The use of bioenergy is a two-way street, affecting supply as well as demand. Given an expectation of a significant increase in the use of biogenic energy, such as forecast by the EIA, it is clear that bioenergy harvests from forests will reduce stored forest carbon and release carbon into the atmosphere. It is also clear, however, that an anticipation of higher levels of future demand for wood biomass will encourage increased investments in forests for biomass energy. Indeed, to the extent that these investments (think forest expansions, new plantings, and improved, faster-growing seedlings) need be undertaken in anticipation of future demand not yet realized, forest expansion will precede harvests and carbon will be newly captured, thereby preceding its future release. Because these investments are trigged by anticipated increases in future demand, the expansion of forests and harvests is additional to what would have been the “business-as-usual forest.”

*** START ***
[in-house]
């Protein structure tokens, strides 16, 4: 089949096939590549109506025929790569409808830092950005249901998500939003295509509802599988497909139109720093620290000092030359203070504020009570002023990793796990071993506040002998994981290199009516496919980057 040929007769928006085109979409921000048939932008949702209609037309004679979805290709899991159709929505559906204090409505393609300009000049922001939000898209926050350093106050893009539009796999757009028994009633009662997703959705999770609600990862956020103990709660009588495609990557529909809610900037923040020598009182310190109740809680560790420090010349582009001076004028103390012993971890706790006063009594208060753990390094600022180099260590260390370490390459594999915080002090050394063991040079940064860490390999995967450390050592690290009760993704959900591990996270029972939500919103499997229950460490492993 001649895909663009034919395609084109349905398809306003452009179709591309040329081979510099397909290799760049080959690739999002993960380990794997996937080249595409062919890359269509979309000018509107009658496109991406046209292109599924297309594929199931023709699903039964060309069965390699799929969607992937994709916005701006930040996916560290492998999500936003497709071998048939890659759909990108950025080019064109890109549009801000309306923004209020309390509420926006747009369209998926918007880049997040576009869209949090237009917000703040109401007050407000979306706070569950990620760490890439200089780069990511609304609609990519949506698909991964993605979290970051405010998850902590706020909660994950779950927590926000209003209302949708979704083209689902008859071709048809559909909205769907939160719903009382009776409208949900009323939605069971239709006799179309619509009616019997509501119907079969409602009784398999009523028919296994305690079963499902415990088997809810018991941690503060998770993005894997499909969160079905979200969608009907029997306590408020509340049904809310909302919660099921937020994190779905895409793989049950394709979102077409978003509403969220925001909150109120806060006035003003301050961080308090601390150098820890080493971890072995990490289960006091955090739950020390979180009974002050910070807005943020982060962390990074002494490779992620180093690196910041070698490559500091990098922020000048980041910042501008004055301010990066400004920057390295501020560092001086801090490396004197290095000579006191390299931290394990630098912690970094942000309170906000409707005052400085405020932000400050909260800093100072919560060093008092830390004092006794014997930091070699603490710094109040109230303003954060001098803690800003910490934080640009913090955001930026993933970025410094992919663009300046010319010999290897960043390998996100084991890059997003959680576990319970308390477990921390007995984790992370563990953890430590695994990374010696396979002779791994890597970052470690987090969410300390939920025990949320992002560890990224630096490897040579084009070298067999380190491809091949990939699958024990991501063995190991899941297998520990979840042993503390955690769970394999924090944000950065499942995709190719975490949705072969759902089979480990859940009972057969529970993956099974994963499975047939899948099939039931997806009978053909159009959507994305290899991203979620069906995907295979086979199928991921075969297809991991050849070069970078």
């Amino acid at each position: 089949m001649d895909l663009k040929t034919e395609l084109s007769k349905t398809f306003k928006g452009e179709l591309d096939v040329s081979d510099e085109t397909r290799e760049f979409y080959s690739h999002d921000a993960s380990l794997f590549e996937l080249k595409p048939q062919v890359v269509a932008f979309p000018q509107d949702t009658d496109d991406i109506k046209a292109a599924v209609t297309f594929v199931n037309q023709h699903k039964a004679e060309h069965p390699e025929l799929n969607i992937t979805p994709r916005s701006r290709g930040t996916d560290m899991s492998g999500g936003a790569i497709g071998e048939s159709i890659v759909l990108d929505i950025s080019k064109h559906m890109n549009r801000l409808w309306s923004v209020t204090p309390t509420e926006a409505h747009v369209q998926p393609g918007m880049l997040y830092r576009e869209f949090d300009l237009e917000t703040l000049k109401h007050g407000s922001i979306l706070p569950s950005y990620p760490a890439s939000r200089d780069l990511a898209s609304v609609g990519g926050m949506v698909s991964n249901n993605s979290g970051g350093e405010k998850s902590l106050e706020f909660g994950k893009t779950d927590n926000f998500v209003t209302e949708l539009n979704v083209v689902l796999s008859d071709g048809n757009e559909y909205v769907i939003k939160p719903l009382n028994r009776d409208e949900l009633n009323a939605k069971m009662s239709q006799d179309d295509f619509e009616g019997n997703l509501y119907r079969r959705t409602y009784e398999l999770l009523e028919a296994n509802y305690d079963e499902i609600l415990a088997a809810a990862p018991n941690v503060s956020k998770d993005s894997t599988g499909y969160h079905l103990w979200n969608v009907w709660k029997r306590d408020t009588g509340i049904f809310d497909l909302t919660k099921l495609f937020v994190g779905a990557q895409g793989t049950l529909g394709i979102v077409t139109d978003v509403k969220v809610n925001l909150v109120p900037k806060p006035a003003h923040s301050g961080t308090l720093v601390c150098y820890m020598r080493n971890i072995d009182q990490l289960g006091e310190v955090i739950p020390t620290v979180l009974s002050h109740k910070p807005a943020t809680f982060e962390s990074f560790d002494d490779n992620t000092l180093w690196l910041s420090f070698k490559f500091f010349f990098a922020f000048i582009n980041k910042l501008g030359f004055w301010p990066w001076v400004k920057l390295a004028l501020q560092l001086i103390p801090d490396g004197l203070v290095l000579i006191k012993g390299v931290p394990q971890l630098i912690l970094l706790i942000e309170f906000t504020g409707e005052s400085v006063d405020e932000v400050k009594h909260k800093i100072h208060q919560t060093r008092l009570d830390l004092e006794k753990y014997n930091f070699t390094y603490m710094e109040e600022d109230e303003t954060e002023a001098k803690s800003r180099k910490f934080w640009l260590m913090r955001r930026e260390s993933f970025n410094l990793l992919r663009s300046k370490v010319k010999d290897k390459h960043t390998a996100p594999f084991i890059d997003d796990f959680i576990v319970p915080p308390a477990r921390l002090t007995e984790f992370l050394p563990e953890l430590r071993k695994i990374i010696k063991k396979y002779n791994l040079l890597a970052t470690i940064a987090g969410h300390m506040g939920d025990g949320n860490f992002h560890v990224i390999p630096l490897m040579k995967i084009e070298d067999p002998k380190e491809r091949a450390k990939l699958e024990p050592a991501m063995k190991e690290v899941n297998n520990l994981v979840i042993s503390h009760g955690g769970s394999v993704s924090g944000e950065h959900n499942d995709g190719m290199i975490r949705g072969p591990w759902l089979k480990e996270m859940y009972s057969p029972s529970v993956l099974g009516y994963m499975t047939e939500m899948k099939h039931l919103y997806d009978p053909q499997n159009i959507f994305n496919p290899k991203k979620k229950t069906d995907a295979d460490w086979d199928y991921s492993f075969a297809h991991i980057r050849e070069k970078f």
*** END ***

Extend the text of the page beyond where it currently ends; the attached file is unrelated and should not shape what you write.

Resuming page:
Most commercial forests in the United States are managed and increasing percentages involve investments in tree planting. Forest management allows for increased forest intensity, as with the denser planting of tree seedlings and more frequent pre-commercial thinnings. Should these thinnings, which traditionally have not been undertaken or have simply been turned to waste, now have value as biomass, they become economically important. Hence, market incentives will promote investments to increase forest stocks as part of traditional commercial forestry as well as through biofuel-dedicated forest plantings, often in anticipation of their use. A static analysis would not capture these anticipatory market adjustments. Indeed, an increasing demand for biomass for energy creates a self-generating incentive for markets to invest in its production. For wood, this means that higher biomass prices also create incentives for increased investment in forests and therefore increasing capacity for carbon sequestration.